Again, dust the flat surface with flour.  Remove the dough from the refrigerator.  Using your hands,  pat dough a couple of times on each side to soften it a little prior to rolling.  Roll out dough to 1/4" thick.  Make sure it exceeds your pan sides by 2 inches all the way around.  For the rectangle tart pan, you should have more than 2 inches excess.  Make the excess beyond 2 inches on the length of the dough and cut off to reserve for the smaller tarts.

For the big tarts, roll the dough over a rolling pin.  Then unroll dough into the tart pan and press into pan, forming into the interior shape of the pan.  Make sure the dough covers all inside surfaces tightly, using your hands.  It should all be compressed along the interior sides, corners and bottom.  Roll the rolling pin over the top of the pan edges, making a clean cut of the excess.  If making the mini tarts as well, roll out all of the excess dough and cut in circles 5 1/2 inches in diamer, cutting and re-rolling as necessary.  Follow the same process to shape the dough in the pan and cut off excess.  Then dock the dough on the interior bottom of the tarts with a fork, to make sure it will not bubble when baked.

Take the almond filling and smooth over the interior dough, covering all the bottom of the tart dough evenly.  If making mini tarts, use about 1 tbs and 1 tsp of filling for each.  Then peel and cut one of the bananas into 1/4 inch rounds, cutting and discarding the small ends.  Lay the slices on the almond filling, starting with the outer edge and going inward.  Keep cutting the bananas and layering until there is only the center has the almond filling exposed. Leave a 2 inch circle (if using a 10 inch tart pan) or a 2x3 inch rectangle ( if using a rectangular tart pan) and 1 1/4 inch circle (if using a mini tart pan).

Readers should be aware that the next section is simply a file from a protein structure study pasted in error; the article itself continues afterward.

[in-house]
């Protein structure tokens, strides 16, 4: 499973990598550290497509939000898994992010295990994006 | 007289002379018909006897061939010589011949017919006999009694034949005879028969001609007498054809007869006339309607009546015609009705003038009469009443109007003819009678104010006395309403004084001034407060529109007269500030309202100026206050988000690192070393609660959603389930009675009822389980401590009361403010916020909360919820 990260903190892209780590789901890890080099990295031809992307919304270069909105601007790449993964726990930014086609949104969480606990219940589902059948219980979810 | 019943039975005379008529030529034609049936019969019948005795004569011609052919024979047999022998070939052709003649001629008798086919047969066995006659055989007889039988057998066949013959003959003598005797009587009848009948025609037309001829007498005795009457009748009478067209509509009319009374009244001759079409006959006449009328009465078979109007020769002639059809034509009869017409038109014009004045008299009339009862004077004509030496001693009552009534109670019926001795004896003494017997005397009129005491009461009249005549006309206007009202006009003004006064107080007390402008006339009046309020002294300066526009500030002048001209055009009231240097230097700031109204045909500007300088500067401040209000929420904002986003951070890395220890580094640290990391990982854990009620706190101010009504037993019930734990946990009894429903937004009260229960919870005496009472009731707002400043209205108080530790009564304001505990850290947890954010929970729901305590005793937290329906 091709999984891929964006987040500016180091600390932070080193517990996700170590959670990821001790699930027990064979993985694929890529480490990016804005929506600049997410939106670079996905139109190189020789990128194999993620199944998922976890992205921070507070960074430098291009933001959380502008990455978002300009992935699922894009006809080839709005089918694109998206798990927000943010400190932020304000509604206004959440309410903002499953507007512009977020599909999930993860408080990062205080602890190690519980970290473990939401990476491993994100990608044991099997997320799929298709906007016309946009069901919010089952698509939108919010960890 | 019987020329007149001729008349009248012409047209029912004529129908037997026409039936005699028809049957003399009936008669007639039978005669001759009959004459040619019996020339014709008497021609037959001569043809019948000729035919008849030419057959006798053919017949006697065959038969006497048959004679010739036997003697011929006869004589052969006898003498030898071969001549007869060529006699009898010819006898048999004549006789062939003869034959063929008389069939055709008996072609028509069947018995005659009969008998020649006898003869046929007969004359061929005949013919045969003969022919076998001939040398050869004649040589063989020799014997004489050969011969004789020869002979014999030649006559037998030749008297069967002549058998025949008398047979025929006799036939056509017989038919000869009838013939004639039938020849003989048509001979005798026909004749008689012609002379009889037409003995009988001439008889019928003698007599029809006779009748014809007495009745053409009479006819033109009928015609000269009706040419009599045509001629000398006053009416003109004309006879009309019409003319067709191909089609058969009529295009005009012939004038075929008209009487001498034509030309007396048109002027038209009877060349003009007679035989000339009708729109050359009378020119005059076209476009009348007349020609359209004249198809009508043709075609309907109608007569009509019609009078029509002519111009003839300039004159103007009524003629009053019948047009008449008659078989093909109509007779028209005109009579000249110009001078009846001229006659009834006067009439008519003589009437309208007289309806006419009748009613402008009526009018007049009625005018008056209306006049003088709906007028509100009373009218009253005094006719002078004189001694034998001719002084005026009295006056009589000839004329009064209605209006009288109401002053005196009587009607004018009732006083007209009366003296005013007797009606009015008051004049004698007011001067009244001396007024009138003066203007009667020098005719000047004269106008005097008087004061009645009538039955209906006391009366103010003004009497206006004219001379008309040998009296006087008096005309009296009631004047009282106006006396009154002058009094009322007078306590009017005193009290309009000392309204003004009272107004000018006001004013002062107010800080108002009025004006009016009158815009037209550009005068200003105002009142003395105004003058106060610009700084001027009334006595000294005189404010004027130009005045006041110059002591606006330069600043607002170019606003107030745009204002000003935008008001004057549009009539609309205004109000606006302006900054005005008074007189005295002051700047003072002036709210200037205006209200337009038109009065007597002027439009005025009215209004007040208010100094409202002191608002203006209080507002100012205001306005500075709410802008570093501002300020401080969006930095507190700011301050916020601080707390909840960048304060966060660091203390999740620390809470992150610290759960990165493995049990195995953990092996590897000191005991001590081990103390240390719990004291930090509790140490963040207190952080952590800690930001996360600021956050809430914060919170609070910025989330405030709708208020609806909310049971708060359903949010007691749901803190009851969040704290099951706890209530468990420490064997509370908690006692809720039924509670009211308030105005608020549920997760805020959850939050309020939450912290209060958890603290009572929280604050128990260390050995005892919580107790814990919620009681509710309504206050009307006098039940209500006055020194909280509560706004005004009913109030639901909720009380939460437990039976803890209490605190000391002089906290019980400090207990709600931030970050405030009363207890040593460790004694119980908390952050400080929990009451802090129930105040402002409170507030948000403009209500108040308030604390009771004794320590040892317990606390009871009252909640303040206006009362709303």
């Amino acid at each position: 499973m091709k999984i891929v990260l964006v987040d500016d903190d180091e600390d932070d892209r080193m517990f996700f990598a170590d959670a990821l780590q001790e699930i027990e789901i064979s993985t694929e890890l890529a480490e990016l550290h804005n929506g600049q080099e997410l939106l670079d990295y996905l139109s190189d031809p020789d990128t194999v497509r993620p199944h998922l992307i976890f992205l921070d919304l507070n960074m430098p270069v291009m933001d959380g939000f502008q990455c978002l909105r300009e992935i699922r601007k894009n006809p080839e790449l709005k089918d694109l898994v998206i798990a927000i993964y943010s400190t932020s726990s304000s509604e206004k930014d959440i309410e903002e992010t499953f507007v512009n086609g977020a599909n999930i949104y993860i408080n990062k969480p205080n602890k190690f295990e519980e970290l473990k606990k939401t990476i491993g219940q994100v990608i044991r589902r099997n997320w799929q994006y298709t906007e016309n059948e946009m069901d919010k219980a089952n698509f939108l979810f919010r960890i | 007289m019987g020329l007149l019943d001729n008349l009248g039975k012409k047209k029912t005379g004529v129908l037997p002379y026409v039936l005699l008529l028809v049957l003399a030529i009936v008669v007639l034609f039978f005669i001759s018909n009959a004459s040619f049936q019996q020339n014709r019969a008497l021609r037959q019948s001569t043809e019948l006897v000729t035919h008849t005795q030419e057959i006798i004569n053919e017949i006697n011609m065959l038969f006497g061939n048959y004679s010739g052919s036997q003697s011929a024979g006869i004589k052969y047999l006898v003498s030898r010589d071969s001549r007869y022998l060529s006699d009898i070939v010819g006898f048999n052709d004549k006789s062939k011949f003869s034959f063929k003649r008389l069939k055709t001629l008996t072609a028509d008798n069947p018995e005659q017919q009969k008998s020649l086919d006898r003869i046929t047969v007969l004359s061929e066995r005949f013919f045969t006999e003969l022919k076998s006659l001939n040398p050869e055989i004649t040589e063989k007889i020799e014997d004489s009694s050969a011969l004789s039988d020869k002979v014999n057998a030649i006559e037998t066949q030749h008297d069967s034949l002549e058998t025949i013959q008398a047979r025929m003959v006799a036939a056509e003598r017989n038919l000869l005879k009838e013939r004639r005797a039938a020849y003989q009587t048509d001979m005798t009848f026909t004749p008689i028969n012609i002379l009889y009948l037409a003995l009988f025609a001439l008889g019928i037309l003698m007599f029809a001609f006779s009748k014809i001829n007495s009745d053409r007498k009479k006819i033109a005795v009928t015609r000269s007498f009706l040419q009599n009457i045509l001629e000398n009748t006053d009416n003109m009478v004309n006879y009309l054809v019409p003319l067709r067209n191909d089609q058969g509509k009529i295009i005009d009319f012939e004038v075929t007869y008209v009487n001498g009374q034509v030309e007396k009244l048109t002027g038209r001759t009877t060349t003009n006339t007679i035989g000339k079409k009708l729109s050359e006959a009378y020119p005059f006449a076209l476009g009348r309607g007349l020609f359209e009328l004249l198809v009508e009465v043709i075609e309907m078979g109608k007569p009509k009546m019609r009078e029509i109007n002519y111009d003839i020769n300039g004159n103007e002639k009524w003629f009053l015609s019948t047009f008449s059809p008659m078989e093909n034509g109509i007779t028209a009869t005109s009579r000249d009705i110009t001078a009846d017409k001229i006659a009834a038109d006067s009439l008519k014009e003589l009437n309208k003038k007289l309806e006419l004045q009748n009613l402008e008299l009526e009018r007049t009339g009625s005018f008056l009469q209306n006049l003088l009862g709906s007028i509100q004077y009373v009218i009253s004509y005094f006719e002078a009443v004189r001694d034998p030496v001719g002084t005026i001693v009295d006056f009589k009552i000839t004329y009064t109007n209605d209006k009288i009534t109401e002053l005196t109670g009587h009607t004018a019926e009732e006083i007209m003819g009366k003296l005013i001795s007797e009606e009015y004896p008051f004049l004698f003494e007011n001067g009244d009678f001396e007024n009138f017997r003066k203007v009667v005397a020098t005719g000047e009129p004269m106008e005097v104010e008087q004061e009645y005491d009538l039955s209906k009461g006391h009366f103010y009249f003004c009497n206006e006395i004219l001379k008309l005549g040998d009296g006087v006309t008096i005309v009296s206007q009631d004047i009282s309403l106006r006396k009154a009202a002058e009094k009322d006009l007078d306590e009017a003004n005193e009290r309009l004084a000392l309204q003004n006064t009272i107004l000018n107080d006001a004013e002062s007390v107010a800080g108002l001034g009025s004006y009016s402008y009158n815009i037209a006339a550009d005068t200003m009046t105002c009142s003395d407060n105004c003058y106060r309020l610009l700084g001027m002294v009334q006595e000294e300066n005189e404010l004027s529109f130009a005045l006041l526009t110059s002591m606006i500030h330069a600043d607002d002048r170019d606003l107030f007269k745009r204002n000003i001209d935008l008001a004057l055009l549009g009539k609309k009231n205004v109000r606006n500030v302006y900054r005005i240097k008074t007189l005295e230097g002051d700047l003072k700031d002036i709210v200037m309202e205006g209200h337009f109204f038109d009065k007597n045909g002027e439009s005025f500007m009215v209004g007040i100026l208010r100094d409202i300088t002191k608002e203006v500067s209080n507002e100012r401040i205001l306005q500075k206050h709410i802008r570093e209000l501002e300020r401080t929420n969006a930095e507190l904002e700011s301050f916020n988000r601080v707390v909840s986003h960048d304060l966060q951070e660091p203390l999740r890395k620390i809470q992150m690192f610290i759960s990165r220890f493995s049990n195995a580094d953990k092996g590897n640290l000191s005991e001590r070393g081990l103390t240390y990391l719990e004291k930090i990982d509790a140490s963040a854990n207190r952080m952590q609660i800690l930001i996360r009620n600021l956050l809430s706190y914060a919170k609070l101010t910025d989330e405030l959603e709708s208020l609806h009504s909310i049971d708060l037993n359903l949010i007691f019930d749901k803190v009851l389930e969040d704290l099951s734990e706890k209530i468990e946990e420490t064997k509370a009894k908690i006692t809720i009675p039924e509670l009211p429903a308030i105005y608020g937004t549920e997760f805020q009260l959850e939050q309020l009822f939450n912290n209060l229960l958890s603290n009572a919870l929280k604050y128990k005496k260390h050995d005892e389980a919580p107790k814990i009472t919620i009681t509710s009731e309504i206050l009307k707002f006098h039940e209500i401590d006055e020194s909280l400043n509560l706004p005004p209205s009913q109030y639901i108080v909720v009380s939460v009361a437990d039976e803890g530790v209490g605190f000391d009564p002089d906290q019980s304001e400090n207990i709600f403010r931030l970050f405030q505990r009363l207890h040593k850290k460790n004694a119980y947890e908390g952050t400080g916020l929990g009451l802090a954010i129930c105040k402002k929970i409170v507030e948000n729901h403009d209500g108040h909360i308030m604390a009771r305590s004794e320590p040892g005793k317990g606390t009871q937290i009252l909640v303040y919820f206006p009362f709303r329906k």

Cover the exposed almond filling with the caramel nut mixture and smooth over the top.  If using the mini tarts, measure out 1 tbs of the nut mixture and spread over the center of each.  Then sprinkle sugar over the top of the banana slices. Bake the tarts for about 35-45 minutes.  Each tart is done when the shortbread crust gets toasty and the filling forms a crust.  Remove from oven and place tart pan over rack to completely cool. 

Tips and Notes: